Criminal Law and Philosophy

, Volume 6, Issue 2, pp 227–245 | Cite as

‘O Call Me Not to Justify the Wrong’: Criminal Answerability and the Offence/Defence Distinction

  • Luís Duarte d’Almeida
Original Paper


Most philosophers of criminal law agree that between criminal offences and defences there is a significant, substantial difference. It is a difference, however, that has proved hard to pin down. In recent work, Duff and others have suggested that it mirrors the distinction between criminal answerability and liability to criminal punishment. Offence definitions, says Duff, are—and ought to be—those action-types ‘for which a defendant can properly be called to answer in a criminal court, on pain of conviction and condemnation if she cannot offer an exculpatory answer’; and defences are ‘exculpatory answers’ that ‘block the transition from responsibility to liability’. I criticise this answerability-based account of the offence/defence divide. It is descriptively false, I claim, as well as normatively unappealing.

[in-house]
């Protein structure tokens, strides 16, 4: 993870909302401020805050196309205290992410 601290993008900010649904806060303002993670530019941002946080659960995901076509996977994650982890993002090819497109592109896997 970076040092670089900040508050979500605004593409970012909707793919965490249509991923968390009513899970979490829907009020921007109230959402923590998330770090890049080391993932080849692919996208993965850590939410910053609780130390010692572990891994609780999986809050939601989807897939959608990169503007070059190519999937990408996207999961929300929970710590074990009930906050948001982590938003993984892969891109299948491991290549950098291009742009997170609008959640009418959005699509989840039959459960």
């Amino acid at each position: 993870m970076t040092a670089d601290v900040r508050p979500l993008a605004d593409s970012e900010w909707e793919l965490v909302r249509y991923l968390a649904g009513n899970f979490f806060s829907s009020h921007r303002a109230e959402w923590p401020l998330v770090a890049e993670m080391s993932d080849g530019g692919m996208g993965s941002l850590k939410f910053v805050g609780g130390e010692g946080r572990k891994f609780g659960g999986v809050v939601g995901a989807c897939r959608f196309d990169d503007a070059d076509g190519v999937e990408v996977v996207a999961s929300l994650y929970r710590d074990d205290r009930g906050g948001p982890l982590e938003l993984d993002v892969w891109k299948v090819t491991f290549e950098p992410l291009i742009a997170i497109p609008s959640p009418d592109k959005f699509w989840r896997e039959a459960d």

Answerability Responsibility Defeaters Offence/defence distinction 



For helpful comments and discussion I am grateful to Antony Duff, Benjamin Spagnolo, James Edwards, John Gardner, Pedro Múrias, Timothy Endicott, audiences in Oxford and Lisbon, and an anonymous reviewer for Criminal Law and Philosophy. I also acknowledge and thank the financial support provided by the Portuguese Foundation for Science and Technology (grant SFRH/BD/44394/2008, financed by POPH-QREN-Type 4.1-Advanced Training, co-funded by the European Social Fund and by national MCTES funds).


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Copyright information

© Springer Science+Business Media B.V. 2012

Authors and Affiliations

  1. 1.Churchill CollegeCambridgeUK
  2. 2.University of GironaGironaSpain
  3. 3.LanCog GroupUniversity of LisbonLisbonPortugal

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